Wedding Invitation Etiquette
Invitation Dos and Don'ts
When it comes to wedding invitations - maintaining an equal balance of etiquette and clarity is key. It's likely that your paper trail will leave a wake of concerns and confusion in its wake - from missing-in-action RSVPs to invited guests calling you to ask whether they can bring their kids.
Invitations should be sent out 6 to 8-weeks prior to the wedding. This will give guests the adequate time to make all of the schedule, travel, babysitter and accommodation arrangements necessary to attend your wedding. It will also allow you to set your RSVP date 2 to 3 weeks prior to your wedding date so you can get a final head count and make final seating arrangements.
If an RSVP has yet to be received by the deadline - call the guest to ask if they will attend as they might have simply forgotten or assumed they needn't RSVP if they couldn't attend.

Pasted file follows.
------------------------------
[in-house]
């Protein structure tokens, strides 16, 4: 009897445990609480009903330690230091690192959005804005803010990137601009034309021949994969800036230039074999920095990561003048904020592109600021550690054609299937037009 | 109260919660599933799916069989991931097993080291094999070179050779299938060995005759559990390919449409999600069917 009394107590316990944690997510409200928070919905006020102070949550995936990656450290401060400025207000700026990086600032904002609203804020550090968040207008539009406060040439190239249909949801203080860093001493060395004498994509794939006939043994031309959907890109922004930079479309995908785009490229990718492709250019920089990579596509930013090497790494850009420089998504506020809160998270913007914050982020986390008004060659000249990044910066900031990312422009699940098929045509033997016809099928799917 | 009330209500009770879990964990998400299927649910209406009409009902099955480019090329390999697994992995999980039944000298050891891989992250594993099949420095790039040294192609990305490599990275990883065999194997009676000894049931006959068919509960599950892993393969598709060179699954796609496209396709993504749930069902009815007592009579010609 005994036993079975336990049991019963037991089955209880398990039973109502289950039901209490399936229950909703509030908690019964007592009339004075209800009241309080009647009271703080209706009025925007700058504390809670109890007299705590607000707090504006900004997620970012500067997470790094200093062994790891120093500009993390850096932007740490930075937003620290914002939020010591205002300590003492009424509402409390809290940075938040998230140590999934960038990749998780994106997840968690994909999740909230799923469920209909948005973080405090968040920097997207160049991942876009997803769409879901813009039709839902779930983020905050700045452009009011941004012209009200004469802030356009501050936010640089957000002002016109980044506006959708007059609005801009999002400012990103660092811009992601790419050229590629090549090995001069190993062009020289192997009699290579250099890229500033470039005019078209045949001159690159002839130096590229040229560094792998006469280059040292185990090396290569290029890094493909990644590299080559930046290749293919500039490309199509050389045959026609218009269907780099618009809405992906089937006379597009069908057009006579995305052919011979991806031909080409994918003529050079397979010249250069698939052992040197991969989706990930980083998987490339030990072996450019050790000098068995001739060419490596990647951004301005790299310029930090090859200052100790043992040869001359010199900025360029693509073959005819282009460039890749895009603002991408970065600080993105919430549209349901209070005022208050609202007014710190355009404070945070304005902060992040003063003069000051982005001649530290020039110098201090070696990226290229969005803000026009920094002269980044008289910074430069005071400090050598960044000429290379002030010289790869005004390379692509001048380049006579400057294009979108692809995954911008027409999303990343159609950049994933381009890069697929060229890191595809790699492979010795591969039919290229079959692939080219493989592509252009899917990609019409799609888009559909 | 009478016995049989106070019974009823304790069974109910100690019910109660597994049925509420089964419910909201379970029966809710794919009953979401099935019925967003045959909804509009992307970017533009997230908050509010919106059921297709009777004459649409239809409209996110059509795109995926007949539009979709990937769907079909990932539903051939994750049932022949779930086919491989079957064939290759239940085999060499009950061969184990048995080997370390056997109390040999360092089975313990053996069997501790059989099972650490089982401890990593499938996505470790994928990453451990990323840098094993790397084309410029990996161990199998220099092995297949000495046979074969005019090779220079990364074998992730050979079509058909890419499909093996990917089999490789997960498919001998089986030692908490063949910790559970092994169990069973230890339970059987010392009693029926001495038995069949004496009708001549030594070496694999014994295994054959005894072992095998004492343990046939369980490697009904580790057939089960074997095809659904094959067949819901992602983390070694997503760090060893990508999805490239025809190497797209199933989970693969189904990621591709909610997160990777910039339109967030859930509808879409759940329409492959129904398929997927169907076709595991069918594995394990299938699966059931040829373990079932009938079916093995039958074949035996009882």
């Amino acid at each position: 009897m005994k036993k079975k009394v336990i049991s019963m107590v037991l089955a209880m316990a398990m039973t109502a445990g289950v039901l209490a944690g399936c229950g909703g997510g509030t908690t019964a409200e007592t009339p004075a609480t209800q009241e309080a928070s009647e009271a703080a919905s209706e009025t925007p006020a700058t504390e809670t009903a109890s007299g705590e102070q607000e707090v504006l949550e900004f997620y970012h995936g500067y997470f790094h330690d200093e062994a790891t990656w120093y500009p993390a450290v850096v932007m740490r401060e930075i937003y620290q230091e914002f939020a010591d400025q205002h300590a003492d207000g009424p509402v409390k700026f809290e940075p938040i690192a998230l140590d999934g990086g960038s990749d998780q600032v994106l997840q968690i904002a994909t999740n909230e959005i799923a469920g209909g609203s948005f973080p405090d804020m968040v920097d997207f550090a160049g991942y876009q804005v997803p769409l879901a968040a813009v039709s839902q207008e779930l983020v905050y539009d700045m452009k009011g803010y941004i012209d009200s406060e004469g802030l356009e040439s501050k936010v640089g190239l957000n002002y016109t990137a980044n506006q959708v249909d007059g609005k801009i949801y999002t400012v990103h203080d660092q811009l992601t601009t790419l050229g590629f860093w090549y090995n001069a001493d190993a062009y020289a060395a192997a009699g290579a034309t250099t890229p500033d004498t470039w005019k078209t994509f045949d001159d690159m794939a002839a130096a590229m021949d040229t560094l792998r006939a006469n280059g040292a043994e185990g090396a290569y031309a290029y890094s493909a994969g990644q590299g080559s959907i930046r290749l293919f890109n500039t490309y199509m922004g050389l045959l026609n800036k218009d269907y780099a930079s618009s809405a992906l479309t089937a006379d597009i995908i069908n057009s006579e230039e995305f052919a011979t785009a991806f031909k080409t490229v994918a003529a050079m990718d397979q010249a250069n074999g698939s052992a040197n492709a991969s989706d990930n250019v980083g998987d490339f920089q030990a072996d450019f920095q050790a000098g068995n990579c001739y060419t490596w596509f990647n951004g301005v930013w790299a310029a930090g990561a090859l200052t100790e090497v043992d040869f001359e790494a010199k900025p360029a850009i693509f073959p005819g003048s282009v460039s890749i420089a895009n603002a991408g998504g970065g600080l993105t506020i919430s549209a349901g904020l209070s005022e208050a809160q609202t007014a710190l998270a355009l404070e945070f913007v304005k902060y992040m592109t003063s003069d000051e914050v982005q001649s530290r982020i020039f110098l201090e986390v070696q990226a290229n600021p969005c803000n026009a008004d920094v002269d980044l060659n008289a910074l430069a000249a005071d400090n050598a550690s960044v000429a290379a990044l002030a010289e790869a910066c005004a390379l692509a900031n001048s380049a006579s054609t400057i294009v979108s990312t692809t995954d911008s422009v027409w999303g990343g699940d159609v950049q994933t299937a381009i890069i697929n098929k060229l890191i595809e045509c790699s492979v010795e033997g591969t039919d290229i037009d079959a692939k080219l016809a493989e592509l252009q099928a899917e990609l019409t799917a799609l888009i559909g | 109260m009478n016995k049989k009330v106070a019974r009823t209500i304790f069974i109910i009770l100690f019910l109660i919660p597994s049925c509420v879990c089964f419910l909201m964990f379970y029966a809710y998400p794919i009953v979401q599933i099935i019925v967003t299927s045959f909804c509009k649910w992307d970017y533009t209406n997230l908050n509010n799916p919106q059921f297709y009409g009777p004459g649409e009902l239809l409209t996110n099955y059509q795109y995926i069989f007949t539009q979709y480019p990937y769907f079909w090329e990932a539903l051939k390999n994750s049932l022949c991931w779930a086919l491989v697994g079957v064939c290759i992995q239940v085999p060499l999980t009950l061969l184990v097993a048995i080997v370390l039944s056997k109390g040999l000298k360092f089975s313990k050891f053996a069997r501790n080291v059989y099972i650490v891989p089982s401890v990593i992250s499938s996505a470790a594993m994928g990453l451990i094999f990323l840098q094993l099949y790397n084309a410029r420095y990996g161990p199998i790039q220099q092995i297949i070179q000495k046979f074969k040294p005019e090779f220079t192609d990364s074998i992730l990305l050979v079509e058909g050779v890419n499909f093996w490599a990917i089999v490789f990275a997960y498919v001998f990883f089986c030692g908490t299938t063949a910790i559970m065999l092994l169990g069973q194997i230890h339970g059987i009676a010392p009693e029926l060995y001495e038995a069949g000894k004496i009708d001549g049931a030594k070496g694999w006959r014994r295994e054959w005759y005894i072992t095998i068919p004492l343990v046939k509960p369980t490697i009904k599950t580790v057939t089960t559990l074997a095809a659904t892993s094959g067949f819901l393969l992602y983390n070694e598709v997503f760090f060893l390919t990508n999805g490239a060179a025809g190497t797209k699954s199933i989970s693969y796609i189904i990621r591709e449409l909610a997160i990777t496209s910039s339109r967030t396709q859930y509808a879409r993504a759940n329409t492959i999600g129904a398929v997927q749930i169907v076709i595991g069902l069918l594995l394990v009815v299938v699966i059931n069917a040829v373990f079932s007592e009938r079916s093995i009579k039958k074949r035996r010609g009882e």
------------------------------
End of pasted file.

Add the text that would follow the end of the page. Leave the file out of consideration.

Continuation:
Be explicitly clear when addressing your wedding invitations. For example if you plan to invite your friend John and a guest, the invitation should be addressed to Mr. John Smith and Guest (or his date's name if you are aware of it). The same should go for families. If you plan to invite Mr. and Mrs. Richardson and their 3 children, then the address should be addressed to The Richardson Family. If you decide against having children at your ceremony or reception simply include a line that states 'adult-only ceremony' or 'adult-only reception' inside your invitations. Remember if you decide on an 'adult-only' wedding you mustn't invite any children at all.
Guests that attended your bridal shower or engagement party will be expectant of a wedding invitation because they've already given you a gift. Showers and engagement parties are gift-giving opportunities and guests that are invited to these but excluded from your wedding will assume they were only invited because you wanted a gift. If you don't want a guest at your wedding then don't invite them to your shower or engagement party.